Pundits are likely to spend the next several weeks attempting to explain the many reasons that Republicans simply kicked the Democrats square in the hind parts to dominate both houses of Congress in ways that had not been expected. With turnout at an abysmal low—33 percent—two thirds of the electorate didn’t think this election important enough to vote. President Obama had it right when he said he heard them.
Many of those who cared enough didn’t have the opportunity to vote since voter suppression laws may have reduced the number of people willing to vote by 2.4 percent. The reduction of early voting days, the requirement of additional ID (in Kansas proof of citizenship could be requested), the elimination of same-day registration were among the tools Republican state legislatures used to suppress the vote, especially the African American vote. The tactic worked. Too many races were decided by minuscule margins, and laws that encouraged rather than discouraged voter participation might have made a difference.
In North Carolina, Senator Kay Hagan (D) lost by just 48,000 votes, or 1.7 percent of the vote, despite a robust Moral Monday movement that encouraged voter participation. In Florida, the governor’s race was decided narrowly, and the current governor reduced the ways former felons had to restore their voting rights.
There were some cases were Republicans simply trounced Democrats—Mitch McConnell (R) handily won his race over Alison Lundergan, a refreshing female candidate who had support from the Clintons, among others. In Maryland, the one-time front-runner, Lt. Governor Anthony Brown lost to Republican Larry Hogan, a businessman who hit hard on tax increases without offering a single idea about how he might pay for the programs he supported, and cut (as he promised) taxes and spending.
Too many democratic senators were elected on the Obama coattails in 2008, and chose to jog away from the president this election. Instead of running away from the president, democrats needed to embrace him. The economy has improved, and President Obama’s proposal to increase the minimum wage will help millions of low-wage workers.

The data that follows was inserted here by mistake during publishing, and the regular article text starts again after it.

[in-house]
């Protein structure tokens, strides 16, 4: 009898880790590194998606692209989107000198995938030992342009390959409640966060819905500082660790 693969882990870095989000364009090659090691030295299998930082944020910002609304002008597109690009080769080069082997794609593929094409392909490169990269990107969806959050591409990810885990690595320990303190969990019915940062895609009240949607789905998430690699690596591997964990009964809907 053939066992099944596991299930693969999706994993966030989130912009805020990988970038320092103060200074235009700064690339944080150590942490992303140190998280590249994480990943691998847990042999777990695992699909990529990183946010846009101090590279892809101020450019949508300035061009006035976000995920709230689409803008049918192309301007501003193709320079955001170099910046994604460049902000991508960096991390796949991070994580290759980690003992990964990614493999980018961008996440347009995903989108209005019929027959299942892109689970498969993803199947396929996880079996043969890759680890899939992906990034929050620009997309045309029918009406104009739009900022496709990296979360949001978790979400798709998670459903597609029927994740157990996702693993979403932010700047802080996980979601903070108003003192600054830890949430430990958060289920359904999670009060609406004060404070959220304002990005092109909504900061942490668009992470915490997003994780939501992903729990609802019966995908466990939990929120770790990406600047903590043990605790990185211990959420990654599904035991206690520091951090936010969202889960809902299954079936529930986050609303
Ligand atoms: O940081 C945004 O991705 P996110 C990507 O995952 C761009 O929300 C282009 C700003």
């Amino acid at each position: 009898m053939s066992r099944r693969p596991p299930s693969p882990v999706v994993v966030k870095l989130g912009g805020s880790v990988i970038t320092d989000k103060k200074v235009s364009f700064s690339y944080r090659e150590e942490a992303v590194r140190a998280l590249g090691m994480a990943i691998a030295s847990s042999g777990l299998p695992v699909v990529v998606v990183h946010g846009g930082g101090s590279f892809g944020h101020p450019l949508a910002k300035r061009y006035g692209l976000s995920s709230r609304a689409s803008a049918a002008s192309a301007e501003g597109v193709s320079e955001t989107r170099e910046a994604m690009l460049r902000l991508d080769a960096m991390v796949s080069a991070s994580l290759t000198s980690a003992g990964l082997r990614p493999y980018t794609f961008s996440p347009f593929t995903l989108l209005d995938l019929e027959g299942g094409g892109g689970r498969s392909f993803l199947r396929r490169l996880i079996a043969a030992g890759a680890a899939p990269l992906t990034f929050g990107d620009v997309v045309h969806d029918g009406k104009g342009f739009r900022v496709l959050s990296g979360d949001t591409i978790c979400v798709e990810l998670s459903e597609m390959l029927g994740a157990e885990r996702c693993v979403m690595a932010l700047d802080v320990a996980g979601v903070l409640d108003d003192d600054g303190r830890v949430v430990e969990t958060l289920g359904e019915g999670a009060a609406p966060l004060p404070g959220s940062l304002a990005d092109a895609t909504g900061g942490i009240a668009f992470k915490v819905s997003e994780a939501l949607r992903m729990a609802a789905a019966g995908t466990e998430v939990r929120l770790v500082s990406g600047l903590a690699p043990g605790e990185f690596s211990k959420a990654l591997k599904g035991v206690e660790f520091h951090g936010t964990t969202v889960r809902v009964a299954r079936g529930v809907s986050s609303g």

Millions more Americans have healthcare since the Affordable Care Act was passed. The Obama administration hasn’t tooted its own horn enough, and the senators who have supported his work, even tepidly, ought to have been the ones to toot it. Some, like Kay Hagan in North Carolina, ran from Obama because he wasn’t popular in their state. They lost anyway. Imagine if Democrats were as united as Republicans in putting a message out there.
Non-economic issues, such as ISIS and the handling of the Ebola virus presence in the United States, have been among the reasons President Obama’s popularity has plummeted. The fact that Democrats have yet to promote a strong, cohesive, economic justice agenda is another. You can’t sleep with Wall Street on one hand and talk about wage increases on another without showing that Wall Street and corporate America pay their fair share of taxes. When Democrats send mixed signals, the democratic base is indifferent to a mid-term election and people stay home.
Republican dominance might not have the effect Republicans hope for it to have. President Obama still has veto power. And Republicans have the opportunity to squander their legislative dominance, setting up the opportunity for a Democratic victory in 2016. But this 2014 election ought to remind Democrats that the development of a progressive agenda, with fair pay, healthcare, quality education, and social and economic justice at its base, will result in an energized base in 2016. It ought to remind Democrats that reliable allies aren’t so reliable anymore. Democrats lost traction among unmarried women and people under 30, so they must to have a plan to win them back.
Republicans tend to be consistent with their message, even if their message is devoid of real programmatic meaning. They connected their Democratic opponents to President Obama so that those ambivalent about the president either stayed home or voted for Republican candidates. What Democrats failed to understand is that they couldn’t run away from the president and mobilize the base that supported him, and that part of their message had to be their support of successful economic programs.
No message, no votes, no victory. That’s the lesson for 2016.
Julianne Malveaux is a D.C.-based economist and writer and president emerita of Bennett College for Women.
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